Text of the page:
The importance of ox-LDL in terms of atherogenesis is well established. ox-LDL inhibits the expression of the constitutive endothelial nitric oxide synthetase enzyme and leads to oxidative stress-induced vascular endothelial cell apoptosis (26,27). The release of ROS induces the expression of adhesion molecules on endothelial cells (28). Several studies have reported that infected monocytes/macrophages are capable of transmitting C. pneumoniae infection to endothelial cells and that C. pneumoniae infection of macrophages enhances their adhesion to the endothelium (29,30). In addition, ox-LDL has been reported to enhance the expression of vascular adhesion molecules in C. pneumoniae-infected endothelial cells (31); the increased expression of vascular adhesion molecules consequently promotes the attraction and adherence of monocytes and T lymphocytes to the endothelium, which is a key process in the progression of arteriosclerosis (32). In the present study, the supernatant of C. pneumoniae-infected HUVECs was found to exhibit significant LDL oxidation. Thus, C. pneumoniae may induce LDL oxidation and initiate endothelial dysfunction chronically and continuously, eventually leading to atherogenesis.

Vascular endothelial cells express receptors for oxidized lipoproteins and exhibit biochemical pathways for sterol synthesis and receptor-mediated endocytosis of lipoproteins (33). A variety of SRs that bind to ox-LDL and promote atherogenesis have been identified. SR-A1 and CD36 promote inflammation and cell adhesion, and lectin-type oxidized LDL receptor 1 (LOX-1) mediates and promotes oxidative stress and inflammation (34). A previous study showed that infection of HUVECs with C. pneumoniae enhanced the uptake of ox-LDL and the expression of LOX-1, which may directly contribute to atherogenesis (35). In the present study, C. pneumoniae infection was found to cause a significant increase in SR-A1 and CD36 expression in HUVECs. These findings suggest that these receptors mediate ox-LDL uptake and lead to the accumulation of intracellular TC.

ABCA1 and ABCG1 are considered to be the most important genes involved in reverse cholesterol transport, through the promotion of high-density lipoprotein (HDL) subfraction 3 and/or apolipoprotein A-I-mediated cellular cholesterol efflux (33). Furthermore, HDL is considered to have an important effect on endothelial health (36). A previous study showed that ox-LDL downregulated ABCA1 in human endothelial cells (37). The present study found that C. pneumoniae infection downregulated the expression of ABCA1 and ABCG1 in HUVECs, which may have mediated a reduction in cholesterol efflux. Therefore, C. pneumoniae infection may impair the efflux of excessive intracellular lipids and lead to the accumulation of intracellular TC.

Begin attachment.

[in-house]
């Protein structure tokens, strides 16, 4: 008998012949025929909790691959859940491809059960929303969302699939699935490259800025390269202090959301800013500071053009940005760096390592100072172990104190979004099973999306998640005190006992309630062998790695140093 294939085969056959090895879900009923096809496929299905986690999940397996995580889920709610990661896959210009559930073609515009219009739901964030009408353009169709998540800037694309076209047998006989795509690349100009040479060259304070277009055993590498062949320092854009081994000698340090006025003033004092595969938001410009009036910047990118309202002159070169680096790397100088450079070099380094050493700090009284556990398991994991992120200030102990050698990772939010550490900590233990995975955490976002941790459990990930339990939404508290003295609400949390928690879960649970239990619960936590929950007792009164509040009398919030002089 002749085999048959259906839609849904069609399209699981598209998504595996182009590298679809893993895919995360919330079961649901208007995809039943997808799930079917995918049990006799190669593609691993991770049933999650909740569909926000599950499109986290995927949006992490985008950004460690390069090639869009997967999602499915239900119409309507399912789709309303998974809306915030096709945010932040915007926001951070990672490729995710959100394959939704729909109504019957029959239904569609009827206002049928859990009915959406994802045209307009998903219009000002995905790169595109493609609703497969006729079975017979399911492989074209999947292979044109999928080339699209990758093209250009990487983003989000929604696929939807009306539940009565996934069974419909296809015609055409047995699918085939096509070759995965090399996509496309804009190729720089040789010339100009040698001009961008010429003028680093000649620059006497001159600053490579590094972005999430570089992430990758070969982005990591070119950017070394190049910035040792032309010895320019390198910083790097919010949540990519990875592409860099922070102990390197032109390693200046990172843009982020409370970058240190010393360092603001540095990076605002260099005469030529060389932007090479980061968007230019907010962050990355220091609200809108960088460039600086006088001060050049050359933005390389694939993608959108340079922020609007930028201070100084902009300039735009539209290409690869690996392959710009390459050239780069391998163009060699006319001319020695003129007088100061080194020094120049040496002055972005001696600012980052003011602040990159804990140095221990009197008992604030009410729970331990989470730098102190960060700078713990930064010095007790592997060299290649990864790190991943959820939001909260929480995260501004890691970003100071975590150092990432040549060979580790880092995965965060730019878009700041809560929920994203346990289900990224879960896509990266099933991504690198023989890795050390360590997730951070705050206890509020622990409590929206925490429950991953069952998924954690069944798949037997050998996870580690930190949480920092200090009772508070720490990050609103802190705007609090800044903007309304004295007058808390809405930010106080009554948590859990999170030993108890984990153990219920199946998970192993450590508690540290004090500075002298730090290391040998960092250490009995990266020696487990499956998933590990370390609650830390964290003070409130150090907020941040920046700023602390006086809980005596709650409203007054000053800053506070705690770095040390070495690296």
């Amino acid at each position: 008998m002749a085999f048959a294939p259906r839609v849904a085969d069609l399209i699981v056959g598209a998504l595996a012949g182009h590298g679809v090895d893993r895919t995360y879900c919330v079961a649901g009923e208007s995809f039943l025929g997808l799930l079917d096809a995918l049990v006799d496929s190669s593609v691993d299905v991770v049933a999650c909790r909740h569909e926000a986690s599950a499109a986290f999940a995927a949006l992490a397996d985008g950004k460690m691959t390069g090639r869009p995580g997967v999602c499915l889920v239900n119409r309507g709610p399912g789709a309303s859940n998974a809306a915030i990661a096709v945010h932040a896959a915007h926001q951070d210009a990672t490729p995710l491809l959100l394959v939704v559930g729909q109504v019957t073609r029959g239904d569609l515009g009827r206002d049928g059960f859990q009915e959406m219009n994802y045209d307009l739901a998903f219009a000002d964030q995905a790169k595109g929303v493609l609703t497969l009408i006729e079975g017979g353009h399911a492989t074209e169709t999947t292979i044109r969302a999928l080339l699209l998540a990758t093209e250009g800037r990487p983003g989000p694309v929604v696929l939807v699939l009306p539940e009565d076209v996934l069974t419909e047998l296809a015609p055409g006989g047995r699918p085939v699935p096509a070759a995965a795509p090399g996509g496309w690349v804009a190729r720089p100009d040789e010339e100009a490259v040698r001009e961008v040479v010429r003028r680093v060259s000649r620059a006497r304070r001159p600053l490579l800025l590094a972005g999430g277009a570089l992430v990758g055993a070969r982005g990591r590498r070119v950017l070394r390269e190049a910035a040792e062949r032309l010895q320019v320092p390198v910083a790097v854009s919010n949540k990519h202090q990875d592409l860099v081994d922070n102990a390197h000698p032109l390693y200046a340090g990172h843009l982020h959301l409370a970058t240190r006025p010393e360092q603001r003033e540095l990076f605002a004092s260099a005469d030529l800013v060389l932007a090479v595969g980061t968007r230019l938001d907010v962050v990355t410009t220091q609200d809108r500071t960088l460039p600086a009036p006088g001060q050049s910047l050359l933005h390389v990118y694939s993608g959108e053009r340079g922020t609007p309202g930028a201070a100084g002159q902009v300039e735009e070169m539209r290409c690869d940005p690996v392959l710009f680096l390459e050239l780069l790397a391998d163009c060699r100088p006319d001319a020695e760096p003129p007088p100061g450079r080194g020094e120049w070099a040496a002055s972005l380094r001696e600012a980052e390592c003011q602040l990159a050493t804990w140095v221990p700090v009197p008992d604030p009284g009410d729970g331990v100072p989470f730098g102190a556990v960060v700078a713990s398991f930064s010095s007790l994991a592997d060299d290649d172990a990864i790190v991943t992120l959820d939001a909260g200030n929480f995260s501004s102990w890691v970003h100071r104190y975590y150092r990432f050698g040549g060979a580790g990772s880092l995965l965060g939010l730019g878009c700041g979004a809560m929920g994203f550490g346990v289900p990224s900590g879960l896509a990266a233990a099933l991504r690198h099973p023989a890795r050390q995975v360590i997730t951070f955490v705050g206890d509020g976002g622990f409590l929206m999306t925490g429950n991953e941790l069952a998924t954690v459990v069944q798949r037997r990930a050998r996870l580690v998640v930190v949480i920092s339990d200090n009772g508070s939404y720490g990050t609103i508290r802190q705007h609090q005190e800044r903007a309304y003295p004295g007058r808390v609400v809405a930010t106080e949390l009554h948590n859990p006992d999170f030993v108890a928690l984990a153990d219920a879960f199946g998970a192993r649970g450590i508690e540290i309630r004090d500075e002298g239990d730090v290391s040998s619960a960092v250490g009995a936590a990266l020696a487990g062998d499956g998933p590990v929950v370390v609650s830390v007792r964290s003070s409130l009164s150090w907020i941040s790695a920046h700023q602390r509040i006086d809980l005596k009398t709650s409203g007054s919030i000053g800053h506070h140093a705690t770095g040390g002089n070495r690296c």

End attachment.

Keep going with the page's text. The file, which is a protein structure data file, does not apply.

The accumulation of intracellular TC has cytotoxic effects. Oxidized lipids have been shown to induce oxidative stress-induced endothelial cell apoptosis and reduce mitochondrial function (38). Excess cellular cholesterol is stored as CEs. In the majority of cell types, CEs are present only at low levels and predominantly as cytoplasmic lipid droplets. The appearance of CE-enriched lipid droplets in tissues is a consequence of impaired metabolism or overnutrition (39). ACAT1 is a key and exclusive microsomal enzyme that esterifies FC with fatty acids to form CE. ACAT1 is expressed in numerous tissue and cell types, including hepatocytes and Kupffer cells in the liver, adrenal glands, neurons, macrophages, smooth muscle cells and vascular endothelial cells; this expression accounts for >80% of the total ACAT enzyme activity measured in vitro (40). The present study revealed that C. pneumoniae increased ACAT1 expression and induced the accumulation of intracellular CE and TC. The increase in intracellular TC induced by C. pneumoniae in HUVECs may be a result of increased influx and reduced efflux of cholesterol. The increase in intracellular CE may be mediated by ACAT1 and the accumulation of intracellular CE and TC may lead to endothelial dysfunction in atherogenesis.

In conclusion, the present study has revealed that C. pneumoniae significantly induces LDL oxidation and the accumulation of intracellular TC by increasing lipid influx and reducing lipid efflux in HUVECs. In addition, C. pneumoniae increases intracellular CE levels. The abnormalities in lipid metabolism induced by C. pneumoniae may result in endothelial injury and atherogenesis. These findings may provide an enhanced understanding of the association between infection and atherogenesis.

Acknowledgements

This study was supported by a grant from the National Natural Science Foundation of China (no. 30900599).

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Sun, S., Cheng, B., Wu, X., Wu, Q., Qi, B., Wu, J., & He, P. (2014). Chlamydia pneumoniae disrupts lipid metabolism in human umbilical vein endothelial cells. Molecular Medicine Reports, 10, 1150-1156. https://doi.org/10.3892/mmr.2014.2295
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Sun, S., Cheng, B., Wu, X., Wu, Q., Qi, B., Wu, J., He, P."Chlamydia pneumoniae disrupts lipid metabolism in human umbilical vein endothelial cells". Molecular Medicine Reports 10.2 (2014): 1150-1156.
Chicago
Sun, S., Cheng, B., Wu, X., Wu, Q., Qi, B., Wu, J., He, P."Chlamydia pneumoniae disrupts lipid metabolism in human umbilical vein endothelial cells". Molecular Medicine Reports 10, no. 2 (2014): 1150-1156. https://doi.org/10.3892/mmr.2014.2295